Sheila Heti of the Believer had a chance to talk to Agnès Varda during the Toronto International Film Festival—or rather, a chance to be one of a group of reporters whom Varda, at the festival with her film The Beaches of Agnes, addressed in her Toronto hotel room. Varda was a bit skittish about the event, directing attendees’ attention to her press kit and suggesting that they needn’t hold the gathering at all: “You could even invent that you met me!” Heti decided to take that cue, in part. “This interview is invented; many of the questions are made up,” she writes. “She was not interested in speaking to each reporter individually, and since her latest films, in particular, are more interested in the feeling of truth than the truth, there is no reason for me to argue with her method.” The result, published in this month’s issue of the magazine, is a fittingly unorthodox conversation with the proto–New Wave artist, in which she touches on how filmmaking is different from carpentry, her hairstyle, the difficulty of getting in touch with Harrison Ford, turning Chris Marker into a cartoon cat, and the speedlike properties of rosemary—plus humanity’s need for the idea of family, her relationship with Jacques Demy, and how and why she became a director.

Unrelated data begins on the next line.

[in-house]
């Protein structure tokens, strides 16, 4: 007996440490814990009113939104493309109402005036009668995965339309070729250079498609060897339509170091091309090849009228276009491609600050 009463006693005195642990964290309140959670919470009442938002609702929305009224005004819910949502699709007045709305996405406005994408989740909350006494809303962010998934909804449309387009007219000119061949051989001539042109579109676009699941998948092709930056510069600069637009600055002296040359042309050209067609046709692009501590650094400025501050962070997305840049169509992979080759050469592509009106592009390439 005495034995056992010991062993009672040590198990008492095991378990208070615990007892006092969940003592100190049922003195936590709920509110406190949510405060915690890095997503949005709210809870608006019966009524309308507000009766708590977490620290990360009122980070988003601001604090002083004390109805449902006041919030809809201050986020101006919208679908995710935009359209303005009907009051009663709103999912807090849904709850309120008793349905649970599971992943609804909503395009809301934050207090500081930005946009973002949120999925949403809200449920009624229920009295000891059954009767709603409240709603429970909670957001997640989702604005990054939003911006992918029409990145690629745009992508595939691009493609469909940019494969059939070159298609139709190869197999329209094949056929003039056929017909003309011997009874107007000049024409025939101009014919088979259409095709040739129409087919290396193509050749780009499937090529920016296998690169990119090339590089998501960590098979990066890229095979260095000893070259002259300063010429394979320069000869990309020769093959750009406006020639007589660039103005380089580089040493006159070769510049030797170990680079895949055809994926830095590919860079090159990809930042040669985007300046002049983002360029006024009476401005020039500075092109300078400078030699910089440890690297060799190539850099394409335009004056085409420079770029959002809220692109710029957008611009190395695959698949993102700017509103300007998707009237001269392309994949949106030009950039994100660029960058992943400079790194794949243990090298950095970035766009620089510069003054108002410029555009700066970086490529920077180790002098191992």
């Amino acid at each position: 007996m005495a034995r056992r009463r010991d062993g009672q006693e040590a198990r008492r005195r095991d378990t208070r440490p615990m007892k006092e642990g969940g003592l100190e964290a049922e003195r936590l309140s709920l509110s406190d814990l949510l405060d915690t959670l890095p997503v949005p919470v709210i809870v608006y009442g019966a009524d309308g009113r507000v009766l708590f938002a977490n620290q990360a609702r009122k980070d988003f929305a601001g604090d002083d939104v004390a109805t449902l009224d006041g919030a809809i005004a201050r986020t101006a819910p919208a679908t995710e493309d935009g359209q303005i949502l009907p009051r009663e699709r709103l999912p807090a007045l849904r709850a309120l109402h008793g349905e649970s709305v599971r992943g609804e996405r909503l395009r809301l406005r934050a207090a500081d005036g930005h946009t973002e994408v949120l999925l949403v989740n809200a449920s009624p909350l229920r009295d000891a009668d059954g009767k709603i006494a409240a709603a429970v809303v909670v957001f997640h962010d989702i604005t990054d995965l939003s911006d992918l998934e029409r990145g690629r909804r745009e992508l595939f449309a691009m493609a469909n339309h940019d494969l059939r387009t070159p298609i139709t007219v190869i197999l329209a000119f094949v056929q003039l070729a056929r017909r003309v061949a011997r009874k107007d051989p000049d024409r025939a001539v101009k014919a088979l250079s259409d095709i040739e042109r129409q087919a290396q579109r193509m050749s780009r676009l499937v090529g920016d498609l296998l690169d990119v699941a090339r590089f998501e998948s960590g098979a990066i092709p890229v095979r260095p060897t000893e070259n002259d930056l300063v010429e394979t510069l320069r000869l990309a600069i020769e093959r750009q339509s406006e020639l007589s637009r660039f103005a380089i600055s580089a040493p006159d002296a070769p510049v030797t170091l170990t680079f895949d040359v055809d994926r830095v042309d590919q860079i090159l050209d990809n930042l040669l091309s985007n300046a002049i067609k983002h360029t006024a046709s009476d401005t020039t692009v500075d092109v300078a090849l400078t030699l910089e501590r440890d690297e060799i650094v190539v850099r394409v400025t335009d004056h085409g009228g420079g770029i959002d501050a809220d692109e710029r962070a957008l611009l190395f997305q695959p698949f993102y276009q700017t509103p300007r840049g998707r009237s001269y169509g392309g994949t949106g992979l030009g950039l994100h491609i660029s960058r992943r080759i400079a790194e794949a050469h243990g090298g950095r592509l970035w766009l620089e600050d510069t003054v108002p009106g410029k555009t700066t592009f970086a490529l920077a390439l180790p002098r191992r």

Trained as a photographer, Varda made her first film, La Pointe Courte (included in Criterion’s 4 by Agnès Varda set, which, Heti writes, “shows her mastery, her sensitivity, her imagination and range”) at a time when, she says, “cinema was just following the path of theater. Theater! I mean, psychology and drama and dialogue and making sense!” Having seen only a few movies in her life, she made a cinematic debut that was both instinctual and assured. As she says in the interview, “I made a film. Then when I finished, I said, ‘Oh my God, it’s so beautiful—I should be a filmmaker!’”